How Does VAT Work in the UK?

22nd July 2020

Whether you’re planning to start a business or your business is growing rapidly, it’s important to know about your VAT obligations. In this guide, we’ll cover everything you need to know about VAT to get you started.

What Is VAT?

VAT stands for Value Added Tax, and it’s one of the many taxes that businesses and self-employed individuals in the UK need to know about.

This is a tax that is added to most goods and services that your business sells. But it’s not a tax that you pay – instead, your customers pay it, and you have the responsibility of collecting it and paying it to HMRC.

Not every business needs to register for VAT, and not all products and services have VAT added onto them. There are also different VAT rates, which we’ll look at next.

VAT Rates

While most products and services will need to have VAT added to them, some products and services are exempt from VAT.

These are called VAT-exempt products and services, and they include most food and drink, books, children’s clothing and other items that are considered essential. Where VAT is added to products and services, there are two rates:

  • The Standard Rate of 20% (this covers the majority of goods)
  • The Reduced Rate of 5%

This is the rate you will have to add to your products and services when you sell them to customers. If you sell a product where the Standard Rate applies, you will add VAT of 20%. Therefore, if the item costs £100, you would charge your customers £120. If the Reduced Rate applies, you would only charge £105.

Who Has to Pay It?

Whether your business has to pay VAT or not depends on your turnover. If your turnover is more than the VAT threshold of £85,000, you must register. This turnover covers any 12-month period, not just the tax year.

If you expect to earn over the threshold in the coming 30 days, you will also have to register for VAT. You can get started by calculating your turnover using the information on the website.

Keep in mind that if your turnover goes over the threshold only temporarily, you may be able to apply for an exception. This involves writing to HMRC and presenting evidence that your turnover will not go above the threshold in the next year.

Registering for VAT

You do not have to go over the threshold in order to register. If you want to register even if you don’t have to, you can still do so.

Some businesses may choose to do this for various reasons. For example, it may help the business look more credible and attract better clients.

Because you can also reclaim the VAT (more on this later), you may end up paying more in VAT than you collect from your customers – which can work out well for your business.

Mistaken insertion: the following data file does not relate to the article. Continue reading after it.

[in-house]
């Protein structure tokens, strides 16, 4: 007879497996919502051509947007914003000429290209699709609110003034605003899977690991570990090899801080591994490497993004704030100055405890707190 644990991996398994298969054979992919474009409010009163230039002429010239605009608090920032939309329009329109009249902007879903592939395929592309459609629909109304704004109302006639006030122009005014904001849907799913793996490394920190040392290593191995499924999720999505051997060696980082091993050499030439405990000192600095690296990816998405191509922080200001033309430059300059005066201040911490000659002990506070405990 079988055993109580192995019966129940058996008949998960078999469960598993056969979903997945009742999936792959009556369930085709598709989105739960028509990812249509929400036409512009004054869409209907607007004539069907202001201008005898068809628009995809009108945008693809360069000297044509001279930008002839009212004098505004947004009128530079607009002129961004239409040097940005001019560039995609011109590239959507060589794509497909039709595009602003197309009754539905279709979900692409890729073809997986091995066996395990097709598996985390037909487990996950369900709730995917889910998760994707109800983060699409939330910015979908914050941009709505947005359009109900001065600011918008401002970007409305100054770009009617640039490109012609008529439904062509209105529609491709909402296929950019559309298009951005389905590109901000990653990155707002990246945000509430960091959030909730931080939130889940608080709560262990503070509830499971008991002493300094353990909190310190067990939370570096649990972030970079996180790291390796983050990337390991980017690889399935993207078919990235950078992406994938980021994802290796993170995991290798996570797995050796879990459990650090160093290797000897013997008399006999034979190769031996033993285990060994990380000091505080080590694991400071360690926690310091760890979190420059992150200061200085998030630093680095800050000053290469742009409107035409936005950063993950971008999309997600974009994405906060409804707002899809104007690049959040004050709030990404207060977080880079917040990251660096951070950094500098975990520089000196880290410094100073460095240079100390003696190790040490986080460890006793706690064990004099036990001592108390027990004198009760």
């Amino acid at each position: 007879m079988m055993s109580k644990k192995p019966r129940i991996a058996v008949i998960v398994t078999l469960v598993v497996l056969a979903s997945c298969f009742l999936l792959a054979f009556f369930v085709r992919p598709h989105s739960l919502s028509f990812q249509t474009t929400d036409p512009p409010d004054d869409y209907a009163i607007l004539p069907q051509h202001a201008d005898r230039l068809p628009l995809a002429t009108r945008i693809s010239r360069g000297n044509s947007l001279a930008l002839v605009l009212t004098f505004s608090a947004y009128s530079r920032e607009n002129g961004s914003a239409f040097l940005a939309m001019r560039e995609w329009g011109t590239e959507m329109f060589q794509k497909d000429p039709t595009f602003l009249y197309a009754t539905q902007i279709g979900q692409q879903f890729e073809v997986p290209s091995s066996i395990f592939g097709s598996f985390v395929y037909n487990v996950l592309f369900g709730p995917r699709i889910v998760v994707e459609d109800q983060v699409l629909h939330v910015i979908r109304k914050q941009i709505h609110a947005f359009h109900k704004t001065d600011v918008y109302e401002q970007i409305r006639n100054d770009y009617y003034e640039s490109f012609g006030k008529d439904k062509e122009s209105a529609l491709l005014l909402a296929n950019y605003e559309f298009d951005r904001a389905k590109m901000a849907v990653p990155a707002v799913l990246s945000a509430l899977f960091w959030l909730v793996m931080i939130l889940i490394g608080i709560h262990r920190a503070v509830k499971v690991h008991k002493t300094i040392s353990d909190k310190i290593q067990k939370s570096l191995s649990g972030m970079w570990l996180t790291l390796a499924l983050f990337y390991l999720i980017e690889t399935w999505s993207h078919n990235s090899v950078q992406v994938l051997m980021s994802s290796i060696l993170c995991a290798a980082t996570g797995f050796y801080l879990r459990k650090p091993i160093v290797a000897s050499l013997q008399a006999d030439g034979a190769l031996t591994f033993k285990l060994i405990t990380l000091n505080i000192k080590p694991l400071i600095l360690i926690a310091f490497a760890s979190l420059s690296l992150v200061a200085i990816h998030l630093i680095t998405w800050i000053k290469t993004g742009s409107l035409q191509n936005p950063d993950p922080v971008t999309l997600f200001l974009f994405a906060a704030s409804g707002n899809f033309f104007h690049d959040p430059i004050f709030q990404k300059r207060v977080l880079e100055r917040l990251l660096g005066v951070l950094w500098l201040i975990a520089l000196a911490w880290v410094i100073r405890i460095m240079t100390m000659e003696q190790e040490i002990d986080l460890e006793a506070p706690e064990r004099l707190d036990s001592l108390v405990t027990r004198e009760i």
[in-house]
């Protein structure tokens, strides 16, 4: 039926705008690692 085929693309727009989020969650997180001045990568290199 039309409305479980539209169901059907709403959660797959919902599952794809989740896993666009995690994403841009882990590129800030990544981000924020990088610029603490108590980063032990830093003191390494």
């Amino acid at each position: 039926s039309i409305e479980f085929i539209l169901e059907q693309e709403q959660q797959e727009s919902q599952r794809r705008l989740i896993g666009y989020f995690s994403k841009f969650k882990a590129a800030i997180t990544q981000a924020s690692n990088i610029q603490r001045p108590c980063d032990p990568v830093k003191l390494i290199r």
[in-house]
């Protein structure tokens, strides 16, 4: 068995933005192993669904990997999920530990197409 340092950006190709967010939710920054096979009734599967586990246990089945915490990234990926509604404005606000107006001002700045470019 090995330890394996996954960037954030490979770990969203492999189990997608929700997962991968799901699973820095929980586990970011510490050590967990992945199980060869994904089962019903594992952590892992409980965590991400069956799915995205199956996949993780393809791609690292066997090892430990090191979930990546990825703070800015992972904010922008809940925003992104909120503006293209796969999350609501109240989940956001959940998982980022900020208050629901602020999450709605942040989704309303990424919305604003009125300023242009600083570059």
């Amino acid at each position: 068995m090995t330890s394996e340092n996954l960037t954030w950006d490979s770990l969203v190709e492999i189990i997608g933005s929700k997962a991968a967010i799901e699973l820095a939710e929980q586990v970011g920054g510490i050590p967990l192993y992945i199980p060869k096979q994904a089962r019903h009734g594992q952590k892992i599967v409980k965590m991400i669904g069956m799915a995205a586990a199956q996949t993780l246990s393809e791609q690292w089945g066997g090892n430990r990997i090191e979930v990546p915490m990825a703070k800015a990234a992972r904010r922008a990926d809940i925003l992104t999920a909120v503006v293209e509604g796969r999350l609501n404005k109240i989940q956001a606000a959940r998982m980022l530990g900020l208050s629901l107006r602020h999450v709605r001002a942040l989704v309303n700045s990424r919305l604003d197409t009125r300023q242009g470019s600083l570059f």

Paying VAT

With all the other challenges of running a business, like managing cash flow and payroll, sorting out VAT is another task that needs to be done once you have registered.

The most important task will be keeping VAT records, including all the VAT you have charged your customers, and all the VAT you have paid for business purposes (e.g. equipment).

But you don’t send the VAT to HMRC for every transaction. Instead, you submit a VAT return for every tax quarter or for the year. This shows how much you have collected from customers who bought your products and services (output tax) and how much you have paid (input tax), and it determines how much VAT you have to pay in total.

This may lead to paying VAT if you collect more VAT than you pay to suppliers. However, if you end up paying more VAT to suppliers than you collect from your customers, you can reclaim the money. This is called a VAT refund, and it is different from claiming business expenses.

Be aware that you can only claim back VAT for business purposes, and it gets trickier where items you have purchased are also used for private use, like a phone. You will also need a VAT receipt in order to reclaim any VAT you have paid.

Updates: VAT and Coronavirus

Be aware that VAT rules can change. For example, due to the COVID-19 pandemic, the VAT rules were changed by Chancellor Rishi Sunak. As a result, starting on Wednesday 15th July 2020, the Standard Rate has been changed to the Reduced Rate for certain foods, attractions and accommodation.

Keep a close eye on developments because they may affect your business over the coming weeks and months.

Need Help with Your VAT?

At AK Tax & Accountancy, we can assist with all of your VAT accounting requirements, from providing you with advice to helping you pay and claim back VAT. We keep track of all the latest developments so you never end up paying more or less than you should, ensuring you stay compliant. Contact us today and speak with one of our experienced accountants to find out more.